Synopses & Reviews
After losing her beautiful younger sister, a celebrated actress, to suicide, Sakumi falls down a flight of stairs and loses her memory to a head injury. Struggling to remember whom she loves and what she lost, she embarks on a unique emotional journey, accompanied at times by her dead sister's lover, at others by her clairvoyant kid brother. This is the story of Sakumi's remarkable expedition through grief, dreams, and shadows to a place of transformation and the discovery of a soul.
Frank RamirezChicago TribuneBanana Yoshimoto is a master storyteller...The sensuality is subtle, masked, and extraordinarily powerful. The language is deceptively simple.
Janice P. NimuraSan Francisco ChronicleEntering Banana Yoshimoto's fictional world is a little like living as an expatriate in Tokyo -- everyday things are disconcertingly different. The exotic lurks around every corner...What sets Yoshimoto apart, though, is her blunt candor, a sense of truth, no matter how odd or awkward, is more important than polish...Amrita is difficult to forget.
Boston GlobeYoshimoto shouldn't be shy about basking in her celebrity. Her achievements are already legend.
About the Author
Banana Yoshimoto was born in 1964. Her bestselling first book, Kitchen, has sold millions of copies worldwide. It was followed by N.P., a novel, and Lizard, her first collection of short stories. Her books have won numerous prizes in her native Japan and abroad. Kitchen, N.P., and Lizard are all available from Washington Square Press. She lives in Tokyo.
Reading Group Guide
The suggested questions are intended to help your reading group find new and interesting angles and topics for discussion of Banana Yoshimoto's Amrita.
We hope that these ideas will enrich your discussion and increase your enjoyment of the book.Discussion Questions
- Banana Yoshimoto has been hailed as a voice for a global Generation X, and a writer whose appeal is not limited by international boundaries. What seems to you exotic or foreign in Amrita? In what ways do you think Amrita is universal?
- Ghosts, telepathy, visions, and dreams all play an important role in Amrita. Through Yoshio, and later through her friendship with Saseko and Kozumi, Sakumi comes to see extrasensory events as a normal part of life. How does Yoshimoto make these extraordinary perceptions seem natural and convincing -- or not?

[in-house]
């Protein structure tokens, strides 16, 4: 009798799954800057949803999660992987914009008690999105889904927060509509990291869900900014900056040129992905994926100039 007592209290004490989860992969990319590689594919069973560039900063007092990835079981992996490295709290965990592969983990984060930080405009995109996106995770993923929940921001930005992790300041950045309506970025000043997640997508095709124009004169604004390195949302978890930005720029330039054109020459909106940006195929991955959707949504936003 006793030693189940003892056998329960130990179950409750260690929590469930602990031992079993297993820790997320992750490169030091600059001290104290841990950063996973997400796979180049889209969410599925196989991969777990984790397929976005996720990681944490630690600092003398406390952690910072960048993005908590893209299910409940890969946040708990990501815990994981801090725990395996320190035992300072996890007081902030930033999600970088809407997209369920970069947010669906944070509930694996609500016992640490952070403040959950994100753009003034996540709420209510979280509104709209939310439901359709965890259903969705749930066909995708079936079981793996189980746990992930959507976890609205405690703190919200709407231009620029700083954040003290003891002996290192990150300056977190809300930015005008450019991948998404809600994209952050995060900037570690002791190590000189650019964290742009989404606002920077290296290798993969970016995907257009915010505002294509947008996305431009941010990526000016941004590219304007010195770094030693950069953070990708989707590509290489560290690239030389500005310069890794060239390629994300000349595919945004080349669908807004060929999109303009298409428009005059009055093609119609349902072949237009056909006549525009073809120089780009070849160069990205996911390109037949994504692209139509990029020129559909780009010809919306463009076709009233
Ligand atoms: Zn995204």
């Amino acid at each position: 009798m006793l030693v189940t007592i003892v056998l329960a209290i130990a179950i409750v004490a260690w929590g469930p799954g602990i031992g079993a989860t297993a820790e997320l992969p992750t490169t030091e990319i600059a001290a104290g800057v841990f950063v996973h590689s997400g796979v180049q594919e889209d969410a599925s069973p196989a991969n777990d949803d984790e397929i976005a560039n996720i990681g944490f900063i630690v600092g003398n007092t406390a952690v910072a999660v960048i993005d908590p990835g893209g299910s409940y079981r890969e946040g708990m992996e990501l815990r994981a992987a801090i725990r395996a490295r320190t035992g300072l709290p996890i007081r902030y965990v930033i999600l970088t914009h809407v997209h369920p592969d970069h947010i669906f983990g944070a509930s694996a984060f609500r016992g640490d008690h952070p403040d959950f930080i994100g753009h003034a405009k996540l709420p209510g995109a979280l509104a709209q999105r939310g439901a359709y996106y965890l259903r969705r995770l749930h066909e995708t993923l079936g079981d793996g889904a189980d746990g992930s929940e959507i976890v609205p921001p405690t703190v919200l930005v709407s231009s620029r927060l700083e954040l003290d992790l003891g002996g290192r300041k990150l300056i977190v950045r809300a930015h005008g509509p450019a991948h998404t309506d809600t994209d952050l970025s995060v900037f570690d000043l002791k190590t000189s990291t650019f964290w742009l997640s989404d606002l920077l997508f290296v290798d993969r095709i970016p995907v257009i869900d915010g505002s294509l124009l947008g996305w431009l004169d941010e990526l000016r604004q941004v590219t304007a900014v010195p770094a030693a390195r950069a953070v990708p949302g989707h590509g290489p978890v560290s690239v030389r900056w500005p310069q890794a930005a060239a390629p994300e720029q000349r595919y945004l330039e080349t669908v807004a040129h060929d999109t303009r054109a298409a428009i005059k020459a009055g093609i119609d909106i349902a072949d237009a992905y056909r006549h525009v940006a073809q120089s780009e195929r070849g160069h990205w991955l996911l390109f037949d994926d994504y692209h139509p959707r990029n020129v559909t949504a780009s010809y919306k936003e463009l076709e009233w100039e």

- Sakumi's mother once asks Sakumi, "Why don't you just stop and allow your own beautiful light to shine?" What prevents her from doing this?
- How does Sakumi's grief over Mayu's death and over her own memory loss relate to her realization that there's "a spot in a person's mind that expands what is lost to a size hundreds of times bigger than that which is obtained"?
- On the trip to Saipan, Sakumi finds a new way of living and being. Discuss her discoveries there and their long-term significance for her.
- Living on the beach in Saipan, Saseko and Kozumi have opted out of the pressures and aspirations of life in Japan. Why don't Ryuichiro and Sakumi follow in their footsteps? How does the author view the benefits of life in Saipan versus Japan?
- Saseko tells Sakumi, "I was born for only one reason, and that's why I keep going. I'm here just to be happy." Compare this view to Sakumi's great-grandfather's "checkpoints for life."
- With her detailed descriptions of daily life, Yoshimoto subtly points out many of the small, everyday things that are valuable supports for living. She identifies hard rock music as an important support for Kozumi, and a favorite novel by Truman Capote as an aid to Ryuichiro. Do Sakumi and her family have any such supports? What habits or preferences support you in your own life, and what ones do you notice in the lives of your friends?
- Ryuichiro states that "the most inspiring [people] are those who've found a way to balance everyday life along with their amazing talents....eating and sleeping every day, just like you and me." After being disturbed by his emerging psychic abilities, Yoshio starts to achieve this balance. What about Sakumi? How much do you value this balance?
- Yoshimoto reveals at the end of the novel that the word "amrita" comes from a Sanskrit word meaning "divine nectar." Describe what you think this divine nectar is in the novel.